The Tanzanian government has banned the import and sale of sexual lubricants as part of a sustained crackdown on the country’s LGBT+ community.
“It is true that the government has banned the importation and use of the jelly to curb the spread of HIV,” Health Minister Ummy Mwalimu told local media. He said that lubricant encourages homosexuality, which is against the law in the east African country and can be punished by life imprisonment.
Tanzania is one of several commonwealth countries which criminalise gay sex. Although the law isn’t enforced as strictly as in some other parts of east Africa, activists fear the situation is getting worse.
According to the newly appointed regional commissioner for the port city of Dar es Salaam, Paul Makonda, announced a major crackdown against gay people in July, followed by arrests of suspected gay men in clubs.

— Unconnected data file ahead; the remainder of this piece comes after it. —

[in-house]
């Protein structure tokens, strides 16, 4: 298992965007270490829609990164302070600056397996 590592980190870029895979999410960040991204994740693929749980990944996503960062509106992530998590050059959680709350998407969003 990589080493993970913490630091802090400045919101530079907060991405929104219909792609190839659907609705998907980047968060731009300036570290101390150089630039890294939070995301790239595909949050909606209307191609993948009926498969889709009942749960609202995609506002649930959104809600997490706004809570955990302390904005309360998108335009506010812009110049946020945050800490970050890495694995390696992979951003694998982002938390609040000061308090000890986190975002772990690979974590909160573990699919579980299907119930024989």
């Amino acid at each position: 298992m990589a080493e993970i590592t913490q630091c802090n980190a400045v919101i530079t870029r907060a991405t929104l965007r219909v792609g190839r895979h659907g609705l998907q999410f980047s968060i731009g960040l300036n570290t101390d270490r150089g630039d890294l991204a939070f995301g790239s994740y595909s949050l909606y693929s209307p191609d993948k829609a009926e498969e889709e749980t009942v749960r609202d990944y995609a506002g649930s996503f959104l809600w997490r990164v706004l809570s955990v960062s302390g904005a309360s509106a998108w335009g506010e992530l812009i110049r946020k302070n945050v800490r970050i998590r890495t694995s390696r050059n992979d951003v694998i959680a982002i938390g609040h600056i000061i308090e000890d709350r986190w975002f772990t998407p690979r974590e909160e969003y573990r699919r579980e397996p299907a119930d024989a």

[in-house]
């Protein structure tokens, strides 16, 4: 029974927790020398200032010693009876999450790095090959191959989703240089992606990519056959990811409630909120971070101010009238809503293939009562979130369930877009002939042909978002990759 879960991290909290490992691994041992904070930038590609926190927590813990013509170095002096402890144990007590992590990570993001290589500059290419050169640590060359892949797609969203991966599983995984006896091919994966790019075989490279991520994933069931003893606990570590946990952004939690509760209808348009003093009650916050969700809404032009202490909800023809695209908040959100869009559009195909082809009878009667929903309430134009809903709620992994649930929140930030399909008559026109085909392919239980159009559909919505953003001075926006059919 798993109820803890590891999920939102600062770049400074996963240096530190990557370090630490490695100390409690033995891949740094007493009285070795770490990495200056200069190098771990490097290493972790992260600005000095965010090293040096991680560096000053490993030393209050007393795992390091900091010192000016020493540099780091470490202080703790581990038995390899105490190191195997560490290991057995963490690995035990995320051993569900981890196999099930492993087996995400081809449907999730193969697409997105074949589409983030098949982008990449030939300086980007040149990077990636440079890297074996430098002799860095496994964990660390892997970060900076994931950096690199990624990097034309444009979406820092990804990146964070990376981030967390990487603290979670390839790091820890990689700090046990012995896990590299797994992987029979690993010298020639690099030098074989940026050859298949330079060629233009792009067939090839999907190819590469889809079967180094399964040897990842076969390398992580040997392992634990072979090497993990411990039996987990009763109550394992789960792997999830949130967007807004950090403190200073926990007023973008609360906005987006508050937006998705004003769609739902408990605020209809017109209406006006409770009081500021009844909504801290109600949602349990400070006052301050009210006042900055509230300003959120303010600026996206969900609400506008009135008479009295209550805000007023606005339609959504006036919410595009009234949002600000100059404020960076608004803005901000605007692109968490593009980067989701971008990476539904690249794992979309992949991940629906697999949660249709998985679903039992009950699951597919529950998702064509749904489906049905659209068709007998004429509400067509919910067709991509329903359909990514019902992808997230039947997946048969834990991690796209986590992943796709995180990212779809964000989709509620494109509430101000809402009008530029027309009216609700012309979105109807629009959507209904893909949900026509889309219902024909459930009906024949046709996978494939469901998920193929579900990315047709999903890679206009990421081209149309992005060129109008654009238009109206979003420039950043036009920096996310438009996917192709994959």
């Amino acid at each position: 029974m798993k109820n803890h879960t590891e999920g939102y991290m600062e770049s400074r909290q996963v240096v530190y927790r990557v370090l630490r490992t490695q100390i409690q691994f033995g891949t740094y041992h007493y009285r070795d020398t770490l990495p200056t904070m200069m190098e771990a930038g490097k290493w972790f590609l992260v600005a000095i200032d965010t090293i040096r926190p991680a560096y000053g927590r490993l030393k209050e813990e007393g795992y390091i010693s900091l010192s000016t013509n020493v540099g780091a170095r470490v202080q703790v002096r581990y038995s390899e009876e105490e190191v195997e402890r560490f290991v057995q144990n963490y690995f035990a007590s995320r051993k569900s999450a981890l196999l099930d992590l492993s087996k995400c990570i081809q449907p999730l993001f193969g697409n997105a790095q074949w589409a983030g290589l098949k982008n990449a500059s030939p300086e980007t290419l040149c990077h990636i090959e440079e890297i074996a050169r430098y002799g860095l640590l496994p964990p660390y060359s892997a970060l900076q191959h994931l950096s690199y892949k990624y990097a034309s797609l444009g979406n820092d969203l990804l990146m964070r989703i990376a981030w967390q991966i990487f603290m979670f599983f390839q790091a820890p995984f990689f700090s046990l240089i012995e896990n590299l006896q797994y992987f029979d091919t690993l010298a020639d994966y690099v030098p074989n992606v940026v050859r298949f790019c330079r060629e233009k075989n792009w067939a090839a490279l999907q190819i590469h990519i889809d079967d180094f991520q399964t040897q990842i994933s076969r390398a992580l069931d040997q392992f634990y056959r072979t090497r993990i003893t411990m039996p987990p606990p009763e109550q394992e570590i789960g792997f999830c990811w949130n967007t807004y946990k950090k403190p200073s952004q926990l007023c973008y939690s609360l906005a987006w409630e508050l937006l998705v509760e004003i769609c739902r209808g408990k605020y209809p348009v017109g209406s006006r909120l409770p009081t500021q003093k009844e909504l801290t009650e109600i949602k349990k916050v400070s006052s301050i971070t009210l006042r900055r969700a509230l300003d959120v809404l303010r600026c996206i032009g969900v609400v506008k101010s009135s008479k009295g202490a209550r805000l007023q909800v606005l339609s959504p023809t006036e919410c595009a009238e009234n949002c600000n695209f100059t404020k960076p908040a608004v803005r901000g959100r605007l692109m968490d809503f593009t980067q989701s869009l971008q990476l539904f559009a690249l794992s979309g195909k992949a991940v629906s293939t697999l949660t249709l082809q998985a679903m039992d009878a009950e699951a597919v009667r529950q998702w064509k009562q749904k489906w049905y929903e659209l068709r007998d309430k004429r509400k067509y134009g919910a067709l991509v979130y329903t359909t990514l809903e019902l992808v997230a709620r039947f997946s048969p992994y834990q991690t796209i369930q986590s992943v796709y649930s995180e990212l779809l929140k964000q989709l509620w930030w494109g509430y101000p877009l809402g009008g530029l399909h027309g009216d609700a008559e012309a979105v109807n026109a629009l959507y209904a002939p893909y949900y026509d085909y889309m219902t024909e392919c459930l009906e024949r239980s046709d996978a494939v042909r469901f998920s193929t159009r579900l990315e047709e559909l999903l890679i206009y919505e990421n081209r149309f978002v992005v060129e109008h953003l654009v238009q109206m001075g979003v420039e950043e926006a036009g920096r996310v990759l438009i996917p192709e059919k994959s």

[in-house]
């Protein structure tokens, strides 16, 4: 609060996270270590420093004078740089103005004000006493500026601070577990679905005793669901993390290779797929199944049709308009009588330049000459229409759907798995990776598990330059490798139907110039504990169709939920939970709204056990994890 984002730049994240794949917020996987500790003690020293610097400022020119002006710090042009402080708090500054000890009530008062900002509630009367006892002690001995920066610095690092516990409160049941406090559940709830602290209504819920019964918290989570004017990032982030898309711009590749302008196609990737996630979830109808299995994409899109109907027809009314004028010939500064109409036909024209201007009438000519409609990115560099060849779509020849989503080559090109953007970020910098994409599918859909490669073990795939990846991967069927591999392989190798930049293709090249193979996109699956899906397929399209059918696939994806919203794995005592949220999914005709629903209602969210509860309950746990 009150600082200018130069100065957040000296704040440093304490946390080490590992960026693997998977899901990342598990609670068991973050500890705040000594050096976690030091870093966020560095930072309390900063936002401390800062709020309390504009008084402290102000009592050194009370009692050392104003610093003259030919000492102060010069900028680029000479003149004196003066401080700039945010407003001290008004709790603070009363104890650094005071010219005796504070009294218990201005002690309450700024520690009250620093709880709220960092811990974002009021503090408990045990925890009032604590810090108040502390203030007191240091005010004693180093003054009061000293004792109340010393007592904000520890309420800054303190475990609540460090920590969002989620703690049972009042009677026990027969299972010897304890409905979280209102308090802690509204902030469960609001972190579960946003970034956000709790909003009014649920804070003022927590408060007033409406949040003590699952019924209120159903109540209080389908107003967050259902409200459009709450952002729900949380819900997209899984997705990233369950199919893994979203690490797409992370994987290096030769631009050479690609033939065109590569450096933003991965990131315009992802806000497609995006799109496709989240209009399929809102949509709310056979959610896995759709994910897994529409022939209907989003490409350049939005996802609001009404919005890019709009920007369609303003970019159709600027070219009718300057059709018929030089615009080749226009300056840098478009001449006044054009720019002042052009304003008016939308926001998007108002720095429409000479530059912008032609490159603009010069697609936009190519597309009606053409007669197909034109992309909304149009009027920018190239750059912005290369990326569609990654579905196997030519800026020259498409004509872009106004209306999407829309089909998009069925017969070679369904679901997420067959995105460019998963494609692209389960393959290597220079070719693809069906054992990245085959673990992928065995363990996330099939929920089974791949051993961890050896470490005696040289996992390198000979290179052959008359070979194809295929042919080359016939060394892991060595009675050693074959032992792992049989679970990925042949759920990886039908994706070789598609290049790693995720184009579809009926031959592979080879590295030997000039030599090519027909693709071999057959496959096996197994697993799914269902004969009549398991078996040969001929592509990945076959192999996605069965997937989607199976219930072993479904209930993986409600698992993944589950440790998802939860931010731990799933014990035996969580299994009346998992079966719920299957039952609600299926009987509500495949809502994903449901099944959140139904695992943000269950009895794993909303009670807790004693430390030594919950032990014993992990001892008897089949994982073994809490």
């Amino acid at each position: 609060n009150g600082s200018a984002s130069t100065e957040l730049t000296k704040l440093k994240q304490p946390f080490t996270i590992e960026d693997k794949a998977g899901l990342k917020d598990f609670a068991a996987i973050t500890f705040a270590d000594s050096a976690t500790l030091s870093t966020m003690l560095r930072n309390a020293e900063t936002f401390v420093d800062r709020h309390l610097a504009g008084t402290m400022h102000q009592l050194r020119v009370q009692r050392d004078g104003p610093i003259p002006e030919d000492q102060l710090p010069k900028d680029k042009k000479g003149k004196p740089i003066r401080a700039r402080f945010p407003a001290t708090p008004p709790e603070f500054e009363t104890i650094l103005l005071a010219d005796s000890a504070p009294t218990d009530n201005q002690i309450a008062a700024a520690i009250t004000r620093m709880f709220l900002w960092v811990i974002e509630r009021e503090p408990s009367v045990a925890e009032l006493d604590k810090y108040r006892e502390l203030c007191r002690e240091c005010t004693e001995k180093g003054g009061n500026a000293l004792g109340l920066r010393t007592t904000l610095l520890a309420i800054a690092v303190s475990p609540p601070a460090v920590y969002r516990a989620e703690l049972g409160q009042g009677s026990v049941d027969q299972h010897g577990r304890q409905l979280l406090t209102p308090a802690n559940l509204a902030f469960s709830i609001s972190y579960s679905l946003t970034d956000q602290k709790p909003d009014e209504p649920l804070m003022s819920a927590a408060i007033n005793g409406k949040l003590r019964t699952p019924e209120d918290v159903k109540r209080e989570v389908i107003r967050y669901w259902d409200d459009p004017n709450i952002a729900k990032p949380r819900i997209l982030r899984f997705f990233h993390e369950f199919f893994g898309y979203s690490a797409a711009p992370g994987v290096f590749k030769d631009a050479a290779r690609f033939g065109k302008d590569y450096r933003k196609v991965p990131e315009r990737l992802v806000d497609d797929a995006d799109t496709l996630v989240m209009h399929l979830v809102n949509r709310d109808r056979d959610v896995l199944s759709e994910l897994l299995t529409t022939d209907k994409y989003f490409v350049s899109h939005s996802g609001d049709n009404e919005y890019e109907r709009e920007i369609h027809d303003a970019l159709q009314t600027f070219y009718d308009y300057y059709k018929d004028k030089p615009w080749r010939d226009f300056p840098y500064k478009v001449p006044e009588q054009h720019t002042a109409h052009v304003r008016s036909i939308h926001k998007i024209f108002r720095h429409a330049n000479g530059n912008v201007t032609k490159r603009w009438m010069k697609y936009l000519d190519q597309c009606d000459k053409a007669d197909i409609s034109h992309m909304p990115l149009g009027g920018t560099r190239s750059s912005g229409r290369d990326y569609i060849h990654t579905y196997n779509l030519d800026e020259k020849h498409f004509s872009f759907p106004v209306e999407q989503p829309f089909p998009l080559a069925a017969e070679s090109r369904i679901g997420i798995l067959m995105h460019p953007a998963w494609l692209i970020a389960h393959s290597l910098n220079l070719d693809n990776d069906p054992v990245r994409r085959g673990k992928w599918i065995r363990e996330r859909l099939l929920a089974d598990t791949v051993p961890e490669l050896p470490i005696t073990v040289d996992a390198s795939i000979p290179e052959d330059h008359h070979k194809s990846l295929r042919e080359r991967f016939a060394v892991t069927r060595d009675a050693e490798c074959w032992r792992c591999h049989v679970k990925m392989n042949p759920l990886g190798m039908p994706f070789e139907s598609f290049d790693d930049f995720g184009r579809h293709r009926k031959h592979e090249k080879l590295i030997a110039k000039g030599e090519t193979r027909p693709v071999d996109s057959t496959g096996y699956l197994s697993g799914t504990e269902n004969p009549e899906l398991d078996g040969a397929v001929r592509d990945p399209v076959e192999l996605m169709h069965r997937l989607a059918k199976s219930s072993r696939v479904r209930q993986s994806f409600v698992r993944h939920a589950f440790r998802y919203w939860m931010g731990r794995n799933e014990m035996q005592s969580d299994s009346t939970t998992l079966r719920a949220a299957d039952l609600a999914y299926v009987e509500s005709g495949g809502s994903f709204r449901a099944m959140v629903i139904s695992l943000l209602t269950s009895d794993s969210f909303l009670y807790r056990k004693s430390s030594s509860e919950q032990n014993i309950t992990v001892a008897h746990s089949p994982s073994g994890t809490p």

Some LGBT+ people who had been open about their sexuality on the internet stopped posting after Mr Makonda threatened that police would arrest those who follow them on social media.
23 per cent of men who have sex with men in Tanzania have HIV, according to Mr Mwalimu, who cited this as another reason for the ban on lubricant. He did not address the fact that the ban directly contradicts UNAIDS recommendation that water-based lubricant is distributed with condoms to prevent the spread of HIV in high prevalence areas.
Human Rights Watch have previously accused the police of human rights violations against LGBT+ citizens in Tanzania, and of sexually assaulting people.
In 2013, researchers found that sex workers, sexual minorities and drug users were often arrested and detained for days on end, beaten and raped by the police. Officers had gang raped children as young as 12.